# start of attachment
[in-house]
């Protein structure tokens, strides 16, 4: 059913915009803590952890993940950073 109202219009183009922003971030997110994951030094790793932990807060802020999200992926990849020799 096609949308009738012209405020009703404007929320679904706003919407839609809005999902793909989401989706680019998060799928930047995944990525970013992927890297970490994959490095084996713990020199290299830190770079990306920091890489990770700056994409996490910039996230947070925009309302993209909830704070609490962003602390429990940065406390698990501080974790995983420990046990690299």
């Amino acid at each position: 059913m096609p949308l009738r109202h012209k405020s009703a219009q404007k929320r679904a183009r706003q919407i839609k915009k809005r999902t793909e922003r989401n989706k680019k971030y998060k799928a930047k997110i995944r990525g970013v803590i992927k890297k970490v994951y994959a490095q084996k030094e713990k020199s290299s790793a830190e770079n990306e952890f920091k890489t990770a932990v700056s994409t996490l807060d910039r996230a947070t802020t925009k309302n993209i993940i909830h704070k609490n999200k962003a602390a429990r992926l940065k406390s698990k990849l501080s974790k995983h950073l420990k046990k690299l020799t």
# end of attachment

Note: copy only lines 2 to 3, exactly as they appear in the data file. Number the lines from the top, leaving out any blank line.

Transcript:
């Protein structure tokens, strides 16, 4: 059913915009803590952890993940950073 109202219009183009922003971030997110994951030094790793932990807060802020999200992926990849020799 096609949308009738012209405020009703404007929320679904706003919407839609809005999902793909989401989706680019998060799928930047995944990525970013992927890297970490994959490095084996713990020199290299830190770079990306920091890489990770700056994409996490910039996230947070925009309302993209909830704070609490962003602390429990940065406390698990501080974790995983420990046990690299």
């Amino acid at each position: 059913m096609p949308l009738r109202h012209k405020s009703a219009q404007k929320r679904a183009r706003q919407i839609k915009k809005r999902t793909e922003r989401n989706k680019k971030y998060k799928a930047k997110i995944r990525g970013v803590i992927k890297k970490v994951y994959a490095q084996k030094e713990k020199s290299s790793a830190e770079n990306e952890f920091k890489t990770a932990v700056s994409t996490l807060d910039r996230a947070t802020t925009k309302n993209i993940i909830h704070k609490n999200k962003a602390a429990r992926l940065k406390s698990k990849l501080s974790k995983h950073l420990k046990k690299l020799t």